Ethiopia generated its first electricity from the controversial Grand Ethiopian Renaissance Dam (GERD) on Sunday, putting further pressure on negotiations with downstream stakeholders Sudan and Egypt who claim the hydropower plant will threaten their water supply.
Prime minister Abiy Ahmed officially inaugurated the $4.2bn megaproject, situated on the Blue Nile River in western Ethiopia, which began producing power from a 375 MW turbine.
Abiy said Ethiopia had reached a historic milestone with the dam, which with a total capacity of 5.15 GW is planned to more than double the electricity output of Africa’s second most-populous country.
“Ethiopia’s main interest is to bring light to 60% of the population who is suffering in darkness, to save the labour of our mothers who are carrying wood on their backs in order to get energy,” he said.
“As you can see, this water will generate energy while flowing as it previously flowed to Sudan and Egypt, unlike the rumours that say the Ethiopian people and government are damming the water to starve Egypt and Sudan.”
The unilateral move adds to a long list of failed negotiations between all three parties. The second phase of the dam was filled last July, leading former Egyptian minister of Irrigation, Mohammed Nasr Allam, to say that “what Ethiopia is doing is an aggression and a clear threat to Egyptian and Sudanese national securities”.
Now that the GERD is operational, Egypt’s foreign ministry said that Ethiopia is “persisting in its violations” of a preliminary deal signed between the three stakeholders in 2015, prohibiting any of the parties from acting unilaterally.
The first and second phases of filling the dam were both unilateral actions, the ministry said on Sunday.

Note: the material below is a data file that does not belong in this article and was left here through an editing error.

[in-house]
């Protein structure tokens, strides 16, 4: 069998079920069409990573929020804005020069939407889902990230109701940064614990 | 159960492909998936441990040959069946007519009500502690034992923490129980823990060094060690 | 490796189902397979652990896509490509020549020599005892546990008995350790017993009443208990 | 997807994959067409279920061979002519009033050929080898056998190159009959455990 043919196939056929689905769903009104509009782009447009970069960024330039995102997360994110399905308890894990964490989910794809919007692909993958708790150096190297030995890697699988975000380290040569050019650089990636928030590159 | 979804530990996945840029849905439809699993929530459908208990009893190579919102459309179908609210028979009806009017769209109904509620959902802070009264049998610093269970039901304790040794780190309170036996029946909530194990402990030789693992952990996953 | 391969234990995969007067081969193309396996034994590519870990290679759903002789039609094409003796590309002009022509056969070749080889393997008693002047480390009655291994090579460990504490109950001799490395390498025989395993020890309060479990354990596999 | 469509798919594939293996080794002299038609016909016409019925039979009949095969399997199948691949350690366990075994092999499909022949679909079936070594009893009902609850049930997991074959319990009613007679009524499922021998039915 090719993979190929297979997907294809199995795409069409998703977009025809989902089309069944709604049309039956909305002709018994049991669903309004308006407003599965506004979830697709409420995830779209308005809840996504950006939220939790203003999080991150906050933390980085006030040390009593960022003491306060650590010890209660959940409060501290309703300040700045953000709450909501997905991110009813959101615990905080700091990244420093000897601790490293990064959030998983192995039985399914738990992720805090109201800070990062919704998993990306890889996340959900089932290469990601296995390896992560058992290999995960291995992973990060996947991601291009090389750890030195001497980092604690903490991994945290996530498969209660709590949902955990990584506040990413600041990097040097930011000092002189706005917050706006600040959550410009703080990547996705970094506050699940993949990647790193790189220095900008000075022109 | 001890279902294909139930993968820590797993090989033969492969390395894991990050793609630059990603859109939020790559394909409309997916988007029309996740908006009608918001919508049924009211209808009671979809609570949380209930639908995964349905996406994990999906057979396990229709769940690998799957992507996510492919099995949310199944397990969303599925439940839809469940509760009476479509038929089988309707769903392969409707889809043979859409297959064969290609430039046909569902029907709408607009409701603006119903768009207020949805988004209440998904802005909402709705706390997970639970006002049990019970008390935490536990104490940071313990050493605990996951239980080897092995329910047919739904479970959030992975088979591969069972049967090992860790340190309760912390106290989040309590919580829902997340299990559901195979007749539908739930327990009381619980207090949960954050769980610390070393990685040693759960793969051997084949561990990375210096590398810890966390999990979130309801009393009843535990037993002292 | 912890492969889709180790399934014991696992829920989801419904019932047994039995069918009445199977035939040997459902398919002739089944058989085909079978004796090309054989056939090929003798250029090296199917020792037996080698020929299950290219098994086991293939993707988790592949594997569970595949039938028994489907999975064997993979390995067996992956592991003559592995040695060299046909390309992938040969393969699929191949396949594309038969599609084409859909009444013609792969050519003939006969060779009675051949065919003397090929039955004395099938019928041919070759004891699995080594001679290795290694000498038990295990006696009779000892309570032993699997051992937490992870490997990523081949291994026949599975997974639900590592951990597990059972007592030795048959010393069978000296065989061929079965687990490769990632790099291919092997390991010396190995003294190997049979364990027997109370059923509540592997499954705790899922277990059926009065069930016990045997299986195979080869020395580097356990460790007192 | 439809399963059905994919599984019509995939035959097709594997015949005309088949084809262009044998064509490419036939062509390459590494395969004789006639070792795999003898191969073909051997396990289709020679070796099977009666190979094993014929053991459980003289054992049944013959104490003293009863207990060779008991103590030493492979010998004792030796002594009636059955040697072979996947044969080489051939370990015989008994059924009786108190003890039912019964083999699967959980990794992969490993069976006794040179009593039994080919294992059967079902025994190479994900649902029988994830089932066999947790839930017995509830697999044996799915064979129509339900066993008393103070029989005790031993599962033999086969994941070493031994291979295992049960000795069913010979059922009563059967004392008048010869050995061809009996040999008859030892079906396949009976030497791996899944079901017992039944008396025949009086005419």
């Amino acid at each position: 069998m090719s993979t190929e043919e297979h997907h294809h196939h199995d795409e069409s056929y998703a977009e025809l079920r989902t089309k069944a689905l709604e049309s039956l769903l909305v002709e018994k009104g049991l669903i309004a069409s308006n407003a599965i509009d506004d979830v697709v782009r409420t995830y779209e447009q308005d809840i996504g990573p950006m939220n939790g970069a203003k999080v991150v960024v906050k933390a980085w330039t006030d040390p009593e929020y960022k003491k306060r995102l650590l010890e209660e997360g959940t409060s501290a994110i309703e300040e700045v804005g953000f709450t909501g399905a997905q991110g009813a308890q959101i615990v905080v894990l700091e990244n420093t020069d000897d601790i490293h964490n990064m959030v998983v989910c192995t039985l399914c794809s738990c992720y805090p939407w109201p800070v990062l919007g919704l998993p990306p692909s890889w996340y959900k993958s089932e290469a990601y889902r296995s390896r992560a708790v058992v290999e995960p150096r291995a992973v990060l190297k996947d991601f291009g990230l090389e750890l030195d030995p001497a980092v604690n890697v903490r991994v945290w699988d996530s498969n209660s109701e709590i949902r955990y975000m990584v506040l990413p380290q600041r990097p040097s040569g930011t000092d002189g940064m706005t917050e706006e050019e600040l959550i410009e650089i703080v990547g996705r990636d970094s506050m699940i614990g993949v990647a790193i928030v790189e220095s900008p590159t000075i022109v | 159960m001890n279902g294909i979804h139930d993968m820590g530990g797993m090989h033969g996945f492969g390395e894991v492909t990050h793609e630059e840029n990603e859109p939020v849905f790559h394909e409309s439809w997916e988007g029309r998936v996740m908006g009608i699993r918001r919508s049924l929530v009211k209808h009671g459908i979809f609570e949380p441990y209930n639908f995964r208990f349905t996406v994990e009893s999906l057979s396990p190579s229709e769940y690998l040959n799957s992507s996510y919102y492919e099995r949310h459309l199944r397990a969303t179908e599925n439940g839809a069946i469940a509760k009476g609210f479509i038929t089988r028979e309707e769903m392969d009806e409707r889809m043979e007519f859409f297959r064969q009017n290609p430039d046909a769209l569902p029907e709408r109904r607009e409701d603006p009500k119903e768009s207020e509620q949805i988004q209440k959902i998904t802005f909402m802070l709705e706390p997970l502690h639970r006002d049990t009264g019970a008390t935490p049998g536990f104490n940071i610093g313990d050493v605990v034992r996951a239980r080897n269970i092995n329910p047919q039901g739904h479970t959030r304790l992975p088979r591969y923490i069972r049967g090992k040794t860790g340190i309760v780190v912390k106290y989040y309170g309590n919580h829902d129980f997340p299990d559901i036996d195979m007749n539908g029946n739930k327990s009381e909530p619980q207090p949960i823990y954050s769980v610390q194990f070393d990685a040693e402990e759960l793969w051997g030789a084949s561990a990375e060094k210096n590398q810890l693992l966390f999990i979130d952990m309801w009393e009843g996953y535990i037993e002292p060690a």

Sudan issued a statement on Monday rejecting all unilateral measures in relation to the dam, saying that the first and second filling – and the consequent generation of electricity – is “incompatible with the spirit of cooperation and constitutes a fundamental breach of legal operations”.
Omer El Farouk Sayed Kamil, spokesperson for Sudan’s GERD negotiations team, affirmed the country’s commitment to reaching a legally binding agreement on the filling and operation of the dam.
2015 Khartoum agreement
The 2015 agreement, signed in Khartoum by all three parties, revolves around ten principles that lay out the objectives of the dam, how it should be used, how parties should cooperate with each other and how disputes should be settled.
“The three states will settle their conflicts emerging from the interpretation or implementation of this accord by consensus through consultations and negotiations according to the principle of good intentions,” it says.
However, disagreements continued after the deal was signed and the countries have failed to formalise a legally binding agreement, despite successive rounds of talks mediated by the World Bank and the African Union (AU).
Egyptian president Abdel Fattah al-Sisi has stressed that there must be a legally binding agreement among Ethiopia, Sudan and Egypt for the rules of dam operation and reservoir filling.
The Blue Nile contributes approximately 85% to the volume of the main Nile River, leading Egypt and Sudan, which both depend heavily on the river for agriculture and irrigation, to see the GERD as an existential threat. Ethiopia continues to insist that the dam will not affect access to water in downstream countries.